Cyclist in olympic park; Cyclist in olympic park;

How to design, plan, and achieve an enduring legacy from major event programmes

Legacy: a vision for the community

As every mayoralty, city or regional authority knows, once a major event is over, day to day urban priorities re-emerge. Fortunately, well-planned, committed and community-focused legacy programmes can be an incredibly enduring form of urban regeneration. At Arup we believe that committing to host a major event comes the responsibility to leave a legacy that always addresses the anticipated needs of a city and its citizens.  

It has been a decade since London hosted the 2012 Olympics and Paralympics. However, the bid that brought the Olympic Games to London was not just about successfully hosting the world’s most remarkable sporting event; it was largely about creating a new piece of city - a transformative vision that would provide the people of east London with the same opportunities afforded to the rest of the city. 

Define a compelling vision

Legacy schemes depend on a compelling vision, underpinned by rigorous analysis of the socio-economic community needs and preferences.. Whether sport or arts-focused, impressive new physical facilities often define the original host city scheme. But valuable, longer term social benefits should leveraged to ensure a true legacy. We also recognise that while host city projects often visually and perceptually transform an area, that level of change must be handled with sensitivity and inclusivity involving the existing community. Our approach is always a collaboration between economic analysis, design creativity, planning insight and local engagement. 

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Be inventive with the opportunity

Host city projects like major sporting events or cultural facilities present implications for cities’ existing energy and transport infrastructure. These are often opportunities to be inventive and address these needs while solving longstanding issues and understanding trends. The routing of new supporting transport links and services can provide economic stimulus to related areas that otherwise wouldn’t benefit directly from a scheme’s headline purpose. The Stratford City development and the HS1 rail link played a pivotal role in the London 2012 bid that won over the International Olympic Delegate. While it was originally intended to cut across this brownfield site, our team chose to alter this planned route to save the site, recognising the area’s untapped potential for commercial revival. Integrating seamlessly with the altered HS1 route, the completed development has transformed the lives of people living and working in Stratford.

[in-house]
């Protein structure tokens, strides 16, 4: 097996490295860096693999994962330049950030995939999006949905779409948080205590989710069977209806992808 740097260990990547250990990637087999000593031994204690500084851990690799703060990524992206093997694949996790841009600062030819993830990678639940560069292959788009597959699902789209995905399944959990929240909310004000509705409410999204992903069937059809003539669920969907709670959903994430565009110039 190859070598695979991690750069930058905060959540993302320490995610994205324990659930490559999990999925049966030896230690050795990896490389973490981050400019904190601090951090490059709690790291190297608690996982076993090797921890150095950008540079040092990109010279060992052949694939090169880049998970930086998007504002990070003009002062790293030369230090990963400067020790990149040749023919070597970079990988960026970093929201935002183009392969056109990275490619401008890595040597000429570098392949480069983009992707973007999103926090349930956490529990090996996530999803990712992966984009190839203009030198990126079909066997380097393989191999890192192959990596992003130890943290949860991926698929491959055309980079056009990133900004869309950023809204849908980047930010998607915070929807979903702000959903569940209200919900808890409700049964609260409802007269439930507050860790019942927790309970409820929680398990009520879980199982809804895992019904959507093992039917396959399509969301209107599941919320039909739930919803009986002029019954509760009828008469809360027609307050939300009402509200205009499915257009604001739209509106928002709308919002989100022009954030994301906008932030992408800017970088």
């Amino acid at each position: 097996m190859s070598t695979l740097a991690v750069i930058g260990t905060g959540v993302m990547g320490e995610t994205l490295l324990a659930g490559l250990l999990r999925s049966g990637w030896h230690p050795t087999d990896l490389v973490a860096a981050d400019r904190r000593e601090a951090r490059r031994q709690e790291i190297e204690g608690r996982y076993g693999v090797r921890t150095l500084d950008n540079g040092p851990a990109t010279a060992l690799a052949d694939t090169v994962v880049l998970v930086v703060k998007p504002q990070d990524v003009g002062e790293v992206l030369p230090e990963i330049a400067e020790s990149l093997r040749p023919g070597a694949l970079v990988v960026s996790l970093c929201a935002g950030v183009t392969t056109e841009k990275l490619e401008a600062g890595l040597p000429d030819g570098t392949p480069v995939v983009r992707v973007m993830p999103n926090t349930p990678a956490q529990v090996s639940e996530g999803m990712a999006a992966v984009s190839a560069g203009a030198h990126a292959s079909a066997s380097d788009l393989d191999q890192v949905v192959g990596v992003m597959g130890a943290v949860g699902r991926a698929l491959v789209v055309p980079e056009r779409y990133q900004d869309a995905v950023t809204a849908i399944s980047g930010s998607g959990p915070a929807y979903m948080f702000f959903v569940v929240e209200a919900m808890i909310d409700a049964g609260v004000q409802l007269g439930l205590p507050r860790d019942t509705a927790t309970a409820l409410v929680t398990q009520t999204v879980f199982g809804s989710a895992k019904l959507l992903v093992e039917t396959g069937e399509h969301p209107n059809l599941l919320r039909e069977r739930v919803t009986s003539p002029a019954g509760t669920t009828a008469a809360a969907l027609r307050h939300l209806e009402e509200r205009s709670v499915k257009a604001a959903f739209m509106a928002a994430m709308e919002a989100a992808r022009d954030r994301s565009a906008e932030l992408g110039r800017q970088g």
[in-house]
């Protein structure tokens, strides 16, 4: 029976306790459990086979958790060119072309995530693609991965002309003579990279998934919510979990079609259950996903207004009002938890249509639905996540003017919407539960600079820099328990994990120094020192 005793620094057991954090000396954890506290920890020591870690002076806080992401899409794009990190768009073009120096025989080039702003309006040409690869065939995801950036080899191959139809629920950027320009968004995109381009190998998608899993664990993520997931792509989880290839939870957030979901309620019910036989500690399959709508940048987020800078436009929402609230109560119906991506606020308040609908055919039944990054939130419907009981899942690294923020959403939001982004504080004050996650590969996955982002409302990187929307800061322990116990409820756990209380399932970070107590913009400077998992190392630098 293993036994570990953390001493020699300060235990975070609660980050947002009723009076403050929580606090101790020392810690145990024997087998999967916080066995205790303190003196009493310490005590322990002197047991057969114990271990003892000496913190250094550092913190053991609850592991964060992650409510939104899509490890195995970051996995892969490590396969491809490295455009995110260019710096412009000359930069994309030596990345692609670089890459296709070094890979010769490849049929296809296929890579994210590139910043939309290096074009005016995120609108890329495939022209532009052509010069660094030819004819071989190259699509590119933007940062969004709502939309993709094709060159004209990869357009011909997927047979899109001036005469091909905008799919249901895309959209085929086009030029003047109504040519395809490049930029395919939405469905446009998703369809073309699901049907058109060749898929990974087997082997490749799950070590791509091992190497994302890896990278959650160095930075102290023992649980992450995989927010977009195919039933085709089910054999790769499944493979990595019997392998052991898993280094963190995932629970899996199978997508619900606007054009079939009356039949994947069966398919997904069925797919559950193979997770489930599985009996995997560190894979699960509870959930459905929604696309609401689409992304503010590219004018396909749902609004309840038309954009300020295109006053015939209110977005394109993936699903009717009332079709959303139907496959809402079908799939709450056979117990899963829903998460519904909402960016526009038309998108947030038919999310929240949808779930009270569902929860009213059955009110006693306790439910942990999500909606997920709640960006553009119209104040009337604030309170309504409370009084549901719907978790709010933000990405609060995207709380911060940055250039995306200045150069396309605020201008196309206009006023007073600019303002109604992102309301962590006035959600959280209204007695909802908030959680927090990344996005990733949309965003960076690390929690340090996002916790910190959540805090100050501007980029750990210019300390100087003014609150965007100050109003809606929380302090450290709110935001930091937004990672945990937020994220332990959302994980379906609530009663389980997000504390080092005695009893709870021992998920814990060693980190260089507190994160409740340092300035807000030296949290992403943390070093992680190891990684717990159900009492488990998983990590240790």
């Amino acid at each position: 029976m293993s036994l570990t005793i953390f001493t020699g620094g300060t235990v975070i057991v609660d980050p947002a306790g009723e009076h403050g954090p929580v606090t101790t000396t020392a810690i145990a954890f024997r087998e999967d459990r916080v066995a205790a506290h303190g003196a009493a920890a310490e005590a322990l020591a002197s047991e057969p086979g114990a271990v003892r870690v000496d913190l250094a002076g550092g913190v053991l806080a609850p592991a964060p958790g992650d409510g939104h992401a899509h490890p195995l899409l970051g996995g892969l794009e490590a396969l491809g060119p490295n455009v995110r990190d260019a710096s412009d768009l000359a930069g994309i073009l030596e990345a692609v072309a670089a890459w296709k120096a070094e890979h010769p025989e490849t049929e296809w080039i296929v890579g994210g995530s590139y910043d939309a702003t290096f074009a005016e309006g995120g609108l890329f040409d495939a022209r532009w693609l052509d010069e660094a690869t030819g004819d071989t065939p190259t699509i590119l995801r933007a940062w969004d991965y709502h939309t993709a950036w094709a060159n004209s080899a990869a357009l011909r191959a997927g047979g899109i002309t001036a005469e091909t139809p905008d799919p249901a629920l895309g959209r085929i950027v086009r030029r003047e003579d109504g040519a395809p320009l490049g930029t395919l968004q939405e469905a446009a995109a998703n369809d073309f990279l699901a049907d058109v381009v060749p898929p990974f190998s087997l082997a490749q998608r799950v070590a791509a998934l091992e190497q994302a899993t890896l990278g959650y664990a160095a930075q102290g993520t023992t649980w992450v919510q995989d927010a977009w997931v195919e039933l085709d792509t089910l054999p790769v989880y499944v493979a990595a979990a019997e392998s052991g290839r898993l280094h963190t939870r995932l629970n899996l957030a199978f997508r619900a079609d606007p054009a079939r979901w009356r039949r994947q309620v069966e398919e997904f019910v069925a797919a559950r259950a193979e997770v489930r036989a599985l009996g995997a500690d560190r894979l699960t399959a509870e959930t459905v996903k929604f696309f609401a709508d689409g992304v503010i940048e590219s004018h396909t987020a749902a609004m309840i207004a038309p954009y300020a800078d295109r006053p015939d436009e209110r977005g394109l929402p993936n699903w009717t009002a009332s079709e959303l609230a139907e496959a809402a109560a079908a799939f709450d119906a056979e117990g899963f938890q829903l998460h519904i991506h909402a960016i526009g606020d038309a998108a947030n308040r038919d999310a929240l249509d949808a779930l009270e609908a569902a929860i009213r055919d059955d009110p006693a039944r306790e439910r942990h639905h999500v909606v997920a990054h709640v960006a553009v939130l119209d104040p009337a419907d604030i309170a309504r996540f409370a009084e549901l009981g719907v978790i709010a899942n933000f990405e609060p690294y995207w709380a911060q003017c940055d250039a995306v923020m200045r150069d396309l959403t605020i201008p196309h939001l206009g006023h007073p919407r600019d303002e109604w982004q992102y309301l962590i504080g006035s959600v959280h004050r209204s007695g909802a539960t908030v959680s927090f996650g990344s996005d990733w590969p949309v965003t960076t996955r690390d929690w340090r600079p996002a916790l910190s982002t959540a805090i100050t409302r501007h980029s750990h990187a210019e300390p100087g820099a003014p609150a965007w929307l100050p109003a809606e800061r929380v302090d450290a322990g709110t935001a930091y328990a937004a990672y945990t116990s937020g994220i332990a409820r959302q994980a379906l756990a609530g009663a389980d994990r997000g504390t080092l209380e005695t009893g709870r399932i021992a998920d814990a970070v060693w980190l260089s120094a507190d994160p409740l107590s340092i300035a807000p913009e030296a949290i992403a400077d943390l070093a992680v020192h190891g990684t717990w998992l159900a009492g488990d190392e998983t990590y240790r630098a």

Find out more about our work on Stratford City redevelopment

Olympic-park-Stratford Olympic-park-Stratford

Sustainable in every way

Host cities and nations are always under pressure to show how a short-term event will provide long-term gains for its citizens. They increasingly also must demonstrate best practice for the planet at large. The sustainability of legacy projects can only be achieved by being written into the DNA of a project from the very start, from urban design that ensures connectivity and a high-quality public realm to the design of facilities and assets that involve lower embodied carbon emissions through to careful stewardship of local resources and materials. Arup uses whole lifecycle carbon assessments to bring a new level of rigour to setting these targets and the design and operational solutions that follow. 

A natural legacy

Effective legacy schemes derive from a well-defined vision of what an area needs. That vision should always embed the best of built form and natural environmental insights. Our participation in the landscaping of the Southern section of the Queen Elizabeth Olympic Park demonstrates that the public benefit is vast when you bring together deep knowledge about ecology, plants, biodiversity, and the many ways a space can be brought to life. Our contribution involved long-term collaboration between designers and urbanists, horticulturalists and landscape architects, planners and engineers.  

We recognise that the future resilience of cities will increasingly depend on more natural interventions in the city – improving air quality, encouraging physical activity, removing cars. This ethos underpinned all our work across the park and surrounding public realm, seamlessly integrating built and natural environments. We orchestrate the teams to achieve these ambitions over the life cycle of legacy schemes. 

Find out more about South Park

Committed to the long run